Five former Cricket SA employees write stinging letter to Sascoc
JOHANNESBURG – Five former employees of Cricket South Africa have accused the organisation of lying and being unethical.
In a six page letter addressed to the South African Sports Confederation and Olympic Committee, the five – former head of sales and marketing, Clive Eksteen, former chief operating officer Nassei Appiah, the former senior manager of finance, Ziyanda Nkuta, the former manager for procurement Lundi Maja and Appiah’s former PA, Dalene Nolan – claim that their dismissals were “unfair and unlawful.”
Eksteen, who was fired in June is taking CSA to the CCMA, while Appiah was fired in August. The other three were all dismissed in December last year.
“Our concern is that Cricket South Africa has, through various officials, misled and continues to mislead Parliament, the Minister of Sports, Arts and Culture and the public,” reads the letter to Sascoc. “By so doing, Cricket South Africa has created a narrative that the organisation’s woes are the results of irresponsible stakeholder and financial management for which we were suspended and in most cases dismissed.”
“The organisation seeks to paint a picture whereby it appears to have dealt with the problem by our expulsion and to assure all interested parties that this was done in keeping with good governance, natural justice and the law of the land. This cannot be further from the truth as Cricket South Africa has been underhanded in its dealing with us by completely abandoning any ethics that demand that a disciplinary hearing is conducted in a manner that is lawful, procedurally fair and in the best interest of the organisation and the sport.”
Cricket South Africa has been rocked by one crisis followed by another for most of the last two years. Eksteen and Appiah’s problems with their former employer started when they, along with Corrie van Zyl, were suspended in October last year, with CSA alleging their involvement in the failure to properly deal with image rights fees that were supposed to be paid to the SA Cricketers Association for the 2018 Mzansi Super League.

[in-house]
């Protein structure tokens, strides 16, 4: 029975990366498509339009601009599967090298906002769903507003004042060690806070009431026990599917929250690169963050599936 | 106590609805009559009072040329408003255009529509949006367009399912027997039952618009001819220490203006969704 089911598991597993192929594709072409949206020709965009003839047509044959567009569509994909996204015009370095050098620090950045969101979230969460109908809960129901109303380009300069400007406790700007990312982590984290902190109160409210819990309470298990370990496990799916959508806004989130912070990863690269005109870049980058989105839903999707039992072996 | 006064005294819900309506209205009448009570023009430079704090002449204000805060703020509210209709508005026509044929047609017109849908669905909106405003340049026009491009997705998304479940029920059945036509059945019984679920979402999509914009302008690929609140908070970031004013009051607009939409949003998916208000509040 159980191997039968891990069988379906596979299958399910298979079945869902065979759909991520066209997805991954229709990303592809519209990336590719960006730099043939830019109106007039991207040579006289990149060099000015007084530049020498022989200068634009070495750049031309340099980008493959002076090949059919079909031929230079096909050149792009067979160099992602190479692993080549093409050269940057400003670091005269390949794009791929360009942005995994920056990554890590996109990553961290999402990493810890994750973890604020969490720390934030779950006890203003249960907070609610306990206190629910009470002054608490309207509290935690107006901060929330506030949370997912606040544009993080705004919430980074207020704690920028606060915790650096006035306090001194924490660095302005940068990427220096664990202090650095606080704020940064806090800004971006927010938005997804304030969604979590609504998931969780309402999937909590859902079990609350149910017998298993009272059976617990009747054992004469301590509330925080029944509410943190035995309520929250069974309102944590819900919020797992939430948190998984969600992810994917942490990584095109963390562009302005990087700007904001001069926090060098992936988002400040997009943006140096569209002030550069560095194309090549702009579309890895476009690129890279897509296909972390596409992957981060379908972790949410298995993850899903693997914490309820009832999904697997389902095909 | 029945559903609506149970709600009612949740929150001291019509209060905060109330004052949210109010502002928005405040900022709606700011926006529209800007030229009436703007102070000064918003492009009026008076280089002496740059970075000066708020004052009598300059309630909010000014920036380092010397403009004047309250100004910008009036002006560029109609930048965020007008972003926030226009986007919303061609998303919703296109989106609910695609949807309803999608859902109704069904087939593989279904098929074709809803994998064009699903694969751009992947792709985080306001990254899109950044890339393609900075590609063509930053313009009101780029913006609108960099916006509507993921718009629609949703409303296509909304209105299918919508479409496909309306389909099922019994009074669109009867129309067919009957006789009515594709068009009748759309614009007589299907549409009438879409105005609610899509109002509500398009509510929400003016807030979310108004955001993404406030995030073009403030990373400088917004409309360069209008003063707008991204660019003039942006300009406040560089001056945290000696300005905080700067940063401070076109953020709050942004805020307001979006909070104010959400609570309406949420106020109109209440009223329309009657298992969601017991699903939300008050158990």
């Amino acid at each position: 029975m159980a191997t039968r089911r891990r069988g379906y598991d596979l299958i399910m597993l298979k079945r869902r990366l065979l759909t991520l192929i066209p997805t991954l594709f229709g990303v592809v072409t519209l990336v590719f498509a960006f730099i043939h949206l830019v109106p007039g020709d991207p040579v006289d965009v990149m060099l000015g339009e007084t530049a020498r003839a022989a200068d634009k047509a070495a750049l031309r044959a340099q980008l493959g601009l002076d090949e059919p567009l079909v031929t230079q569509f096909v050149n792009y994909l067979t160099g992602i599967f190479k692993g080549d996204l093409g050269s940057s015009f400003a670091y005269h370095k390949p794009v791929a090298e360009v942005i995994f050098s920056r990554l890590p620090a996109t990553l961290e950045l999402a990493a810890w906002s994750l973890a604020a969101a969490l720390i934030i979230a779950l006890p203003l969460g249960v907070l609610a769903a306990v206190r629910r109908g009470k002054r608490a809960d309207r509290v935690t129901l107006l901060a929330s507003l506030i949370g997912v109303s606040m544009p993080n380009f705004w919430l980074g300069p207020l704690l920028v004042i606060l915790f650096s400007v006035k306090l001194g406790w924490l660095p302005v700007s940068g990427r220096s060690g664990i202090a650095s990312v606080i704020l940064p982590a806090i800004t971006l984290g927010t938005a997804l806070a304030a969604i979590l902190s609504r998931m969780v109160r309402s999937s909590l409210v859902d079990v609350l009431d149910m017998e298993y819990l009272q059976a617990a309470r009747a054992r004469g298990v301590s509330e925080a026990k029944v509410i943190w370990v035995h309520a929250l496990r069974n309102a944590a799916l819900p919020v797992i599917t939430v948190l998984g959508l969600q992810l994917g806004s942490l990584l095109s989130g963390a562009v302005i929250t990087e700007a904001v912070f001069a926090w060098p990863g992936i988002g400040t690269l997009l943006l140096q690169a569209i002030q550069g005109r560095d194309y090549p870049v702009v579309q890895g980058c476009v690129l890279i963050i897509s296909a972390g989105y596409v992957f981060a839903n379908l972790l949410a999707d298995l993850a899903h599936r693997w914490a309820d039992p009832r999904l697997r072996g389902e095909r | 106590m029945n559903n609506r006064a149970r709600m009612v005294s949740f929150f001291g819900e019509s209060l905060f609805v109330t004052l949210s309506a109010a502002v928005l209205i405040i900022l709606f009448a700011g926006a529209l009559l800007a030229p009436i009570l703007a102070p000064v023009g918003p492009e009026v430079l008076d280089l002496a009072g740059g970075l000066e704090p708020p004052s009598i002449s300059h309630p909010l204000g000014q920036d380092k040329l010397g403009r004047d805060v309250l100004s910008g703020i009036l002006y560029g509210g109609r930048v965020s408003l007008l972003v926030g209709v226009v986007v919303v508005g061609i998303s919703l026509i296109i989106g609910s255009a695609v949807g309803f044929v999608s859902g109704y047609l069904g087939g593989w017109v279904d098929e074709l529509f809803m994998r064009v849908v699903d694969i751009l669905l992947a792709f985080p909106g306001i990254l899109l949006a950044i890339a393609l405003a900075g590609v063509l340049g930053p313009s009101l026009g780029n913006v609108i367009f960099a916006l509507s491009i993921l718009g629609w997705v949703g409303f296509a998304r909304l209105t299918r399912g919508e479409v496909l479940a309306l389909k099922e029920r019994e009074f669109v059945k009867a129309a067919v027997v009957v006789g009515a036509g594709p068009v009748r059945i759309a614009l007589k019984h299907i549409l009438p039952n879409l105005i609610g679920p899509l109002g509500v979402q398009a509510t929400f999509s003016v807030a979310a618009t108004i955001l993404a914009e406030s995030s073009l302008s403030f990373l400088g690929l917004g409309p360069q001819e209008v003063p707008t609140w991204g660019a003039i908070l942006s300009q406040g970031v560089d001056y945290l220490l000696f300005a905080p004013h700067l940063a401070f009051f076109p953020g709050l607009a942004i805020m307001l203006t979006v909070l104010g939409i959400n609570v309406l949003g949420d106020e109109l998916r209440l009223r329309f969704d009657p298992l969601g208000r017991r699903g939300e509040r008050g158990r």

While Van Zyl has returned to the organisation in a consultancy role, both Appiah And Eksteen were dismissed. “We firmly believe our suspensions and ultimately our unfair and unlawful dismissals are interlinked to the entire governance crisis that has plagued CSA and ought to be reviewed or investigated,” the five add.
Cricket SA has endured a painful 2020, following the suspension last December of Thabang Moroe, as CEO, the establishment of a forensic investigation about his managing of CSA’s affairs, then an explosion of controversy around transformation. At the same time poor corporate governance practices have emerged which led to the postponement of CSA’s AGM.
The organisation has been severely criticised by the nationally contracted players, its own provincial affiliates and sponsors have expressed their concerns about how the organisation is run.
In the last two months CSA has been unable to loosen the hold on it that resulted from the continuing secrecy surrounding the report that resulted from the forensic investigation. The report can only be viewed following the signing of an NDA, something Sascoc, which claims it must see the report, is unwilling to do.
Towards the end of last week, Sascoc stepped in saying they wanted to appoint a task team to investigate CSA, a decision CSA is questioning.
Cricket SA’s Members Council – the 14 provincial union presidents – is attending a two-day workshop this weekend, where it is understood the availability of the forensic report will be discussed.